People might live a little longer if they cut back on the amount of time they spend sitting down, a new study says.
Reducing the daily average time that people spend sitting to less than three hours would increase life expectancy by two years [among Americans], the study found. And reducing the time spent watching TV to less than 2 hours daily would increase life expectancy by 1.4 years.
The study adds to a growing body of evidence suggesting that sitting itself is deadly. While previous studies have looked at the health risks to the individual, the new study examines the risk of sitting for the whole population, said study researcher Peter Katzmarzyk, of the Pennington Biomedical Research Center in Baton Rouge, La.
The research "elevates sedentary behavior as an important risk factor, similar to smoking and obesity," Katzmarzyk said.
Other studies have found our culture of sitting may be responsible for about 173,000 cases of cancer each year.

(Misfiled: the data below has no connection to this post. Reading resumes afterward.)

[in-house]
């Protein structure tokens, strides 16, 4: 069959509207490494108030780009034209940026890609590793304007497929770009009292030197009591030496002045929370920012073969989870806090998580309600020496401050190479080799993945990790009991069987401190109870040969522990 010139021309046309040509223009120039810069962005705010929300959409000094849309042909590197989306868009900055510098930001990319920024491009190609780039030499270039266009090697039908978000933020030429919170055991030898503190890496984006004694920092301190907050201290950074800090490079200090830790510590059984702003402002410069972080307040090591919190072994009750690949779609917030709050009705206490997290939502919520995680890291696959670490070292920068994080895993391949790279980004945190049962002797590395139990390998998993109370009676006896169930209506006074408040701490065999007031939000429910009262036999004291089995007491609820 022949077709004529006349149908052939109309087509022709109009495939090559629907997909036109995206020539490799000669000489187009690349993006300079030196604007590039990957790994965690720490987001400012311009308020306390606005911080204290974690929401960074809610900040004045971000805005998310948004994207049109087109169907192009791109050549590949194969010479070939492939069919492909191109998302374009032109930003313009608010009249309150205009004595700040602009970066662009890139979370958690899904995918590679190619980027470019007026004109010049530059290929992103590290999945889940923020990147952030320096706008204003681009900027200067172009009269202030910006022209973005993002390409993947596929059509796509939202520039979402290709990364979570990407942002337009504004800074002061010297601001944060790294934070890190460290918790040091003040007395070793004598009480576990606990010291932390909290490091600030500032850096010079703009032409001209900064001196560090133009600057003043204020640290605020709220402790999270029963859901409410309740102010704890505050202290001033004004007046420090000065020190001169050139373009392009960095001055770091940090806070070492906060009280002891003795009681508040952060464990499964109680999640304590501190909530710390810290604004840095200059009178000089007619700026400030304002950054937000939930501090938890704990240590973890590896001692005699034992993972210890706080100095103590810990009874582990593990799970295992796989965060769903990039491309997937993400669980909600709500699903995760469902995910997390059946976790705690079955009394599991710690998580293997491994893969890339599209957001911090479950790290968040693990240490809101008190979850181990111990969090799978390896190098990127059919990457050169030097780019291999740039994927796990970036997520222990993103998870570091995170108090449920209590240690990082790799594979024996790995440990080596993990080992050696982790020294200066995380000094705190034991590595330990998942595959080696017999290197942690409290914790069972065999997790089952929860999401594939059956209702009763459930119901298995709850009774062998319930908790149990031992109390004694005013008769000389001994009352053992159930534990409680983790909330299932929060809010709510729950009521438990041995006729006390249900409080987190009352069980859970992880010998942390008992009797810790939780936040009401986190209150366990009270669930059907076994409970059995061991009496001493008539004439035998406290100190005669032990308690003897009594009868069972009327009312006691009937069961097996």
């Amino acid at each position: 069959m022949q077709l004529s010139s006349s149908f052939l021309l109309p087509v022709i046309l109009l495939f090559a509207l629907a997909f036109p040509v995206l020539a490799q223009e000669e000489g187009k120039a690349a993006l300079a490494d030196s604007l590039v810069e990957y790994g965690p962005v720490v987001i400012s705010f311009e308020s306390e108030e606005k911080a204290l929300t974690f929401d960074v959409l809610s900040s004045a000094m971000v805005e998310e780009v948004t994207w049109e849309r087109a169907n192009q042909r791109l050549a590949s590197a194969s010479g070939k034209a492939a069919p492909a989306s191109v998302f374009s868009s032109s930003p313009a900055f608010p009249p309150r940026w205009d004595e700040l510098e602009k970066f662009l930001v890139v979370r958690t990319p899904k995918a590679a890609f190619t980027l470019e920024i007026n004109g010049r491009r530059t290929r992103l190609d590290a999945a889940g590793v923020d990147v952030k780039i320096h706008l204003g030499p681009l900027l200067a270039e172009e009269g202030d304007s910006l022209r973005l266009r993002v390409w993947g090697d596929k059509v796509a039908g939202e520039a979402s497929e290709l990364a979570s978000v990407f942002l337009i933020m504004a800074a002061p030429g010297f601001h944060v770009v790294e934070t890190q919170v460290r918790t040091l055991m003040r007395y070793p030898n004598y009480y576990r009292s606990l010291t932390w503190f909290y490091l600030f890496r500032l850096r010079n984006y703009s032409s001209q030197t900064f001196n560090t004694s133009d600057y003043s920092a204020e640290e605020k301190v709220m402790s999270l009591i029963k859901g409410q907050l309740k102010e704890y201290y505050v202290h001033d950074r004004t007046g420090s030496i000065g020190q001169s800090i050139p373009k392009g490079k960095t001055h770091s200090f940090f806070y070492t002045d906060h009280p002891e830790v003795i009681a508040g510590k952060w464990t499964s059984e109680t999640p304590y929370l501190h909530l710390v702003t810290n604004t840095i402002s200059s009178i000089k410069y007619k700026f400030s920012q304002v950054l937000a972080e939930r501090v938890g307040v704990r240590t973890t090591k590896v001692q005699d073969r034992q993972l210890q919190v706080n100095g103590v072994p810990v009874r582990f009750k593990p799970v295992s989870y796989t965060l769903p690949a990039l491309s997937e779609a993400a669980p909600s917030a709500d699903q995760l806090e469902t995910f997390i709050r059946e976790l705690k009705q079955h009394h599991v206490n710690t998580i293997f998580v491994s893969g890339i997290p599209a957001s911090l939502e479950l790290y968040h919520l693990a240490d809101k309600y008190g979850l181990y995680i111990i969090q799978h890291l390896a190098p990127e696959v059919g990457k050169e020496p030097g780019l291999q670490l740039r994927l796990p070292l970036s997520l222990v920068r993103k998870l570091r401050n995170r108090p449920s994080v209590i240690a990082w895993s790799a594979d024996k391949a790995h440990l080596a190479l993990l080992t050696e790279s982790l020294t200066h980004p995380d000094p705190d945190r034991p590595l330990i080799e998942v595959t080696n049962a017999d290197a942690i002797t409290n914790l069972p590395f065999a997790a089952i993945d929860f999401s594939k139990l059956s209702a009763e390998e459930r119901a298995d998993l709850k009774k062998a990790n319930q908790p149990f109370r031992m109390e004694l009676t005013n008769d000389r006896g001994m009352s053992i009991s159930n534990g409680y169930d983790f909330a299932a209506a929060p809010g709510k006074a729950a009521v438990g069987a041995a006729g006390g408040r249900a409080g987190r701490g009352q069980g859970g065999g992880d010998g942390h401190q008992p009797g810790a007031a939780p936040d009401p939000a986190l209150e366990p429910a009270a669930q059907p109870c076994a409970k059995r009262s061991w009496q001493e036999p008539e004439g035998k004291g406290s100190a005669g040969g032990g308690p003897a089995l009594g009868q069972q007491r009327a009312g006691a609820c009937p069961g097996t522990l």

Because U.S. adults spend, on average, between 4.5 and five hours a day sitting down, a significant shift in the population's behavior would be needed to have an effect on life expectancy, Katzmarzyk said. This might be achieved through changes at the workplace, such as the use of standing desks, and by watching less TV, he said.
Katzmarzyk and colleagues analyzed information from five earlier studies involving more than 167,000 adults that looked at the link between sitting and risk of dying from any cause over the next four to 14 years. The researchers also collected information from U.S. surveys conducted during 2005-2006 and 2009-2010, to calculate the amount of time Americans spent watching TV and sitting down daily.
About 27 percent of deaths in the studies could be attributed to sitting, and 19 percent to television viewing, the researchers said.
The study adds to the evidence suggesting that "in addition to being concerned about physical activity behaviors, we need to be concerned also about sedentary behaviors," said Mark Tremblay, a director of research at the Children’s Hospital of Eastern Ontario Research Institute, who was not involved in the study.
Because so many people sit for prolonged periods, the effect on the overall population is substantial, Tremblay said.
The researchers noted their study assumed a cause-effect link between sedentary behavior and risk of dying, which further research should validate, they said. In addition, the study relied on participants' own reports of sitting and TV watching time, which may not be entirely accurate.
The study is published online July 9 in the journal BMJ Open.